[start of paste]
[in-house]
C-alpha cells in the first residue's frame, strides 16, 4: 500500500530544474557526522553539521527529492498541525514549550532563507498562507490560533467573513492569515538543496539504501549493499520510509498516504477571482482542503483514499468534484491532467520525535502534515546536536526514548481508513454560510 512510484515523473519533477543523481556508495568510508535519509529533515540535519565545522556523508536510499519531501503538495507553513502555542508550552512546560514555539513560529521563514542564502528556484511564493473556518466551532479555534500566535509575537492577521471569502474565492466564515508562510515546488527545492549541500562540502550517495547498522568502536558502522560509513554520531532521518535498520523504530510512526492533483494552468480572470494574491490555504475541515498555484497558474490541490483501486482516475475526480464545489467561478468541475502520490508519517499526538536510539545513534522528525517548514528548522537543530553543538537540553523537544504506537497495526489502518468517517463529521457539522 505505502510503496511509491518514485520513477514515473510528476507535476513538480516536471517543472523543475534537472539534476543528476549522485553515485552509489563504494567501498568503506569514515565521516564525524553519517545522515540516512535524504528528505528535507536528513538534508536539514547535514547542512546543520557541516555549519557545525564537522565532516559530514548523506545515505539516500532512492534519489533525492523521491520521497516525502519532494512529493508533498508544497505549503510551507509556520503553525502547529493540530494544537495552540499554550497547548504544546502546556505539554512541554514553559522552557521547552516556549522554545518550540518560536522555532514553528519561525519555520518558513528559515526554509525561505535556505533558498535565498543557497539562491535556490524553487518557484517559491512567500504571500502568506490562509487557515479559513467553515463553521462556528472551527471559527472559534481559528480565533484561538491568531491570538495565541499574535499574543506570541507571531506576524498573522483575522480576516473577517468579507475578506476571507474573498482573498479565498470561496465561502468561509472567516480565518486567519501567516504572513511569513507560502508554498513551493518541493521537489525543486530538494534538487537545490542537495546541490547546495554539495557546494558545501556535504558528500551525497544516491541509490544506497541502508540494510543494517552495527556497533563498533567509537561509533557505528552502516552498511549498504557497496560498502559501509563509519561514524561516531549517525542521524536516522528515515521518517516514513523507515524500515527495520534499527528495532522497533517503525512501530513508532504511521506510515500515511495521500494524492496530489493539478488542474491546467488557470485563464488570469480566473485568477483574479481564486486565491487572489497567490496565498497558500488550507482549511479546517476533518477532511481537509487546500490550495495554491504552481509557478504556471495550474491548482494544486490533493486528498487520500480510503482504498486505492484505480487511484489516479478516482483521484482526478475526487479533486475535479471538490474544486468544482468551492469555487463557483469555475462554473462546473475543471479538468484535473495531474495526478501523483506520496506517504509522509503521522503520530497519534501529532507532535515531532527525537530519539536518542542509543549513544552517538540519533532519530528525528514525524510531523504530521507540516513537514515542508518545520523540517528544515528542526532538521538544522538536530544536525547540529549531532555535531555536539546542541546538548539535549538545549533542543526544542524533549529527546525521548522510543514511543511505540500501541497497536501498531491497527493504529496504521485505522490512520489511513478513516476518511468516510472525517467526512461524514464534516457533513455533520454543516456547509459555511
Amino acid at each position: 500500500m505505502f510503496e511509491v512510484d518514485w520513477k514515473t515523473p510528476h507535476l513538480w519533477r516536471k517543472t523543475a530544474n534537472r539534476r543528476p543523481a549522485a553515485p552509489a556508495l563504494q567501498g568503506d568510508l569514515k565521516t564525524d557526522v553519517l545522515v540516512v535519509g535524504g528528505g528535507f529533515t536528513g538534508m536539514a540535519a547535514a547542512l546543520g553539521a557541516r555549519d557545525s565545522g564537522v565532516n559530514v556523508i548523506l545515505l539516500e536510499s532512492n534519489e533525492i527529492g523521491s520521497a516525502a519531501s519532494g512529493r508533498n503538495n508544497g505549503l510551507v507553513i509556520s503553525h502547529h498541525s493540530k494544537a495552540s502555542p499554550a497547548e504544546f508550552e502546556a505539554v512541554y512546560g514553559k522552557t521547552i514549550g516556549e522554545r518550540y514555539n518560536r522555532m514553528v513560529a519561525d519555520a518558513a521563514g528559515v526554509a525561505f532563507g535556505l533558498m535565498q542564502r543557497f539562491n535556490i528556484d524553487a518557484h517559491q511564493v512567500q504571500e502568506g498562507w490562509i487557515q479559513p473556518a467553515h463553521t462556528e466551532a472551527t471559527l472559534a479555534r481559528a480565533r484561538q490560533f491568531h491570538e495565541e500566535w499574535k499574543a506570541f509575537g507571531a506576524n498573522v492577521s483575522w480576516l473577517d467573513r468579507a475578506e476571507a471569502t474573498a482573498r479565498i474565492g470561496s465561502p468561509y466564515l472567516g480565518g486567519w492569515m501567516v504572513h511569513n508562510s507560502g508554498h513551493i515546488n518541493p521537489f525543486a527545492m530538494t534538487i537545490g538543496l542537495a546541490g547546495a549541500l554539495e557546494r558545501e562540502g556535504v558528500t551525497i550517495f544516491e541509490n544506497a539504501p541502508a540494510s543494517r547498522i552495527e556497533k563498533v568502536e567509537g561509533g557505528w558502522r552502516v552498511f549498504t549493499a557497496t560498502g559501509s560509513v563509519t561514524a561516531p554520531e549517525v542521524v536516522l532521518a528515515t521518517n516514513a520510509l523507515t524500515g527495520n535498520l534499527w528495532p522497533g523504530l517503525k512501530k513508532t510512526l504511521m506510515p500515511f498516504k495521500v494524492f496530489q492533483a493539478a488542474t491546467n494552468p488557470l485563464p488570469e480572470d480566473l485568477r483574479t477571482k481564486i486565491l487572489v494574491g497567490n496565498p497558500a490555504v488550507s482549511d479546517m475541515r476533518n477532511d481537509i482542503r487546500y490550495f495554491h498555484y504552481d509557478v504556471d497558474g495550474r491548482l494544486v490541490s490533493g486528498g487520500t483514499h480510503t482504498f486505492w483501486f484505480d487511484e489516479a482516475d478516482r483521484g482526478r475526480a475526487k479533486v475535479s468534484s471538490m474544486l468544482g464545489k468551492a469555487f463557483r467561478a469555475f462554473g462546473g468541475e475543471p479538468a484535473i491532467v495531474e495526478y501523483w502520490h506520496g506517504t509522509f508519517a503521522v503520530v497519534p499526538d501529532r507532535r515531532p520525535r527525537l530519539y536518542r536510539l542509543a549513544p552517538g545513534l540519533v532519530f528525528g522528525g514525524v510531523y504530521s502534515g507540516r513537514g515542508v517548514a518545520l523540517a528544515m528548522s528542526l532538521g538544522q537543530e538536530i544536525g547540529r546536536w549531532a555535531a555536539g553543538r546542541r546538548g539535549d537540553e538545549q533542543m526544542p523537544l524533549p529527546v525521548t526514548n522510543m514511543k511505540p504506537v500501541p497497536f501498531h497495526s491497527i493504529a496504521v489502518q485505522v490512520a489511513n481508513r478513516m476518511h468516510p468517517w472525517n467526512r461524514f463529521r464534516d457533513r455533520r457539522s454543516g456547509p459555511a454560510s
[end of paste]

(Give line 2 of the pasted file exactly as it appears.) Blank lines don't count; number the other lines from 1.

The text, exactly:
C-alpha cells in the first residue's frame, strides 16, 4: 500500500530544474557526522553539521527529492498541525514549550532563507498562507490560533467573513492569515538543496539504501549493499520510509498516504477571482482542503483514499468534484491532467520525535502534515546536536526514548481508513454560510 512510484515523473519533477543523481556508495568510508535519509529533515540535519565545522556523508536510499519531501503538495507553513502555542508550552512546560514555539513560529521563514542564502528556484511564493473556518466551532479555534500566535509575537492577521471569502474565492466564515508562510515546488527545492549541500562540502550517495547498522568502536558502522560509513554520531532521518535498520523504530510512526492533483494552468480572470494574491490555504475541515498555484497558474490541490483501486482516475475526480464545489467561478468541475502520490508519517499526538536510539545513534522528525517548514528548522537543530553543538537540553523537544504506537497495526489502518468517517463529521457539522 505505502510503496511509491518514485520513477514515473510528476507535476513538480516536471517543472523543475534537472539534476543528476549522485553515485552509489563504494567501498568503506569514515565521516564525524553519517545522515540516512535524504528528505528535507536528513538534508536539514547535514547542512546543520557541516555549519557545525564537522565532516559530514548523506545515505539516500532512492534519489533525492523521491520521497516525502519532494512529493508533498508544497505549503510551507509556520503553525502547529493540530494544537495552540499554550497547548504544546502546556505539554512541554514553559522552557521547552516556549522554545518550540518560536522555532514553528519561525519555520518558513528559515526554509525561505535556505533558498535565498543557497539562491535556490524553487518557484517559491512567500504571500502568506490562509487557515479559513467553515463553521462556528472551527471559527472559534481559528480565533484561538491568531491570538495565541499574535499574543506570541507571531506576524498573522483575522480576516473577517468579507475578506476571507474573498482573498479565498470561496465561502468561509472567516480565518486567519501567516504572513511569513507560502508554498513551493518541493521537489525543486530538494534538487537545490542537495546541490547546495554539495557546494558545501556535504558528500551525497544516491541509490544506497541502508540494510543494517552495527556497533563498533567509537561509533557505528552502516552498511549498504557497496560498502559501509563509519561514524561516531549517525542521524536516522528515515521518517516514513523507515524500515527495520534499527528495532522497533517503525512501530513508532504511521506510515500515511495521500494524492496530489493539478488542474491546467488557470485563464488570469480566473485568477483574479481564486486565491487572489497567490496565498497558500488550507482549511479546517476533518477532511481537509487546500490550495495554491504552481509557478504556471495550474491548482494544486490533493486528498487520500480510503482504498486505492484505480487511484489516479478516482483521484482526478475526487479533486475535479471538490474544486468544482468551492469555487463557483469555475462554473462546473475543471479538468484535473495531474495526478501523483506520496506517504509522509503521522503520530497519534501529532507532535515531532527525537530519539536518542542509543549513544552517538540519533532519530528525528514525524510531523504530521507540516513537514515542508518545520523540517528544515528542526532538521538544522538536530544536525547540529549531532555535531555536539546542541546538548539535549538545549533542543526544542524533549529527546525521548522510543514511543511505540500501541497497536501498531491497527493504529496504521485505522490512520489511513478513516476518511468516510472525517467526512461524514464534516457533513455533520454543516456547509459555511